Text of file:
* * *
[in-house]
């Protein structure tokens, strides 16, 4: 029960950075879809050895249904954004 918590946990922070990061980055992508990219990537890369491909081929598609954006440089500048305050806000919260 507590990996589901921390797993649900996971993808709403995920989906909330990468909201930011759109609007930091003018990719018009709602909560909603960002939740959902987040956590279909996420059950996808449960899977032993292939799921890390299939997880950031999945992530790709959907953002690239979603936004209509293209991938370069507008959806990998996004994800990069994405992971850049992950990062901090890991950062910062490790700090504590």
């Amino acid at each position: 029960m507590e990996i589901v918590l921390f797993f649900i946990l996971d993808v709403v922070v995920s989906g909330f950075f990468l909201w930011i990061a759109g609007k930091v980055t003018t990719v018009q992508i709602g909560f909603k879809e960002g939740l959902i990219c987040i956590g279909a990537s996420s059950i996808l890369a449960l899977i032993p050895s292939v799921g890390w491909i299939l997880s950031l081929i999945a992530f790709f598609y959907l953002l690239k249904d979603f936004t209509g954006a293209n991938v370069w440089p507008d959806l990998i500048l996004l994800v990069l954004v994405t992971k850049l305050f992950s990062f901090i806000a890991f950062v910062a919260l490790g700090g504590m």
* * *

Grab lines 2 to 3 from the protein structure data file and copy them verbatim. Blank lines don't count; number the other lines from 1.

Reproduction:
């Protein structure tokens, strides 16, 4: 029960950075879809050895249904954004 918590946990922070990061980055992508990219990537890369491909081929598609954006440089500048305050806000919260 507590990996589901921390797993649900996971993808709403995920989906909330990468909201930011759109609007930091003018990719018009709602909560909603960002939740959902987040956590279909996420059950996808449960899977032993292939799921890390299939997880950031999945992530790709959907953002690239979603936004209509293209991938370069507008959806990998996004994800990069994405992971850049992950990062901090890991950062910062490790700090504590």
């Amino acid at each position: 029960m507590e990996i589901v918590l921390f797993f649900i946990l996971d993808v709403v922070v995920s989906g909330f950075f990468l909201w930011i990061a759109g609007k930091v980055t003018t990719v018009q992508i709602g909560f909603k879809e960002g939740l959902i990219c987040i956590g279909a990537s996420s059950i996808l890369a449960l899977i032993p050895s292939v799921g890390w491909i299939l997880s950031l081929i999945a992530f790709f598609y959907l953002l690239k249904d979603f936004t209509g954006a293209n991938v370069w440089p507008d959806l990998i500048l996004l994800v990069l954004v994405t992971k850049l305050f992950s990062f901090i806000a890991f950062v910062a919260l490790g700090g504590m």